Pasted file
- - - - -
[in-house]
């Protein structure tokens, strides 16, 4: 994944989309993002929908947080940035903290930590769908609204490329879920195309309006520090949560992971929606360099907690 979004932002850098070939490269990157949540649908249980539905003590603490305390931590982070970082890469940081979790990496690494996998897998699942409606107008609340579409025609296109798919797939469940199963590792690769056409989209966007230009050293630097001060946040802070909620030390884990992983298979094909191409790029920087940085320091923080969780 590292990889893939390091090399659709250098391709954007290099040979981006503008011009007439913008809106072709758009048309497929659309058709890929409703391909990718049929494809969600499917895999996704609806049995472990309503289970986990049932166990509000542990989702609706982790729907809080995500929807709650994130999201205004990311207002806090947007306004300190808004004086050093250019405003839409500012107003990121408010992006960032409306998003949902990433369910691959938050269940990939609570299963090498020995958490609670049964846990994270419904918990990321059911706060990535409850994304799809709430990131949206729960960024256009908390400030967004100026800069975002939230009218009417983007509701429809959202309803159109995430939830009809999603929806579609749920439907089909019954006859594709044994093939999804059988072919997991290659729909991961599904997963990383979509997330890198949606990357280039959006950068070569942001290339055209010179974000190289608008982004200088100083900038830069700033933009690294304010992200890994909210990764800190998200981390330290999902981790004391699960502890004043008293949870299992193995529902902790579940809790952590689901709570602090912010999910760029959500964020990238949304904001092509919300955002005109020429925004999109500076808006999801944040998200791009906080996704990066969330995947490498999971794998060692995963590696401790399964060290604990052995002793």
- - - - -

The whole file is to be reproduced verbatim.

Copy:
[in-house]
């Protein structure tokens, strides 16, 4: 994944989309993002929908947080940035903290930590769908609204490329879920195309309006520090949560992971929606360099907690 979004932002850098070939490269990157949540649908249980539905003590603490305390931590982070970082890469940081979790990496690494996998897998699942409606107008609340579409025609296109798919797939469940199963590792690769056409989209966007230009050293630097001060946040802070909620030390884990992983298979094909191409790029920087940085320091923080969780 590292990889893939390091090399659709250098391709954007290099040979981006503008011009007439913008809106072709758009048309497929659309058709890929409703391909990718049929494809969600499917895999996704609806049995472990309503289970986990049932166990509000542990989702609706982790729907809080995500929807709650994130999201205004990311207002806090947007306004300190808004004086050093250019405003839409500012107003990121408010992006960032409306998003949902990433369910691959938050269940990939609570299963090498020995958490609670049964846990994270419904918990990321059911706060990535409850994304799809709430990131949206729960960024256009908390400030967004100026800069975002939230009218009417983007509701429809959202309803159109995430939830009809999603929806579609749920439907089909019954006859594709044994093939999804059988072919997991290659729909991961599904997963990383979509997330890198949606990357280039959006950068070569942001290339055209010179974000190289608008982004200088100083900038830069700033933009690294304010992200890994909210990764800190998200981390330290999902981790004391699960502890004043008293949870299992193995529902902790579940809790952590689901709570602090912010999910760029959500964020990238949304904001092509919300955002005109020429925004999109500076808006999801944040998200791009906080996704990066969330995947490498999971794998060692995963590696401790399964060290604990052995002793």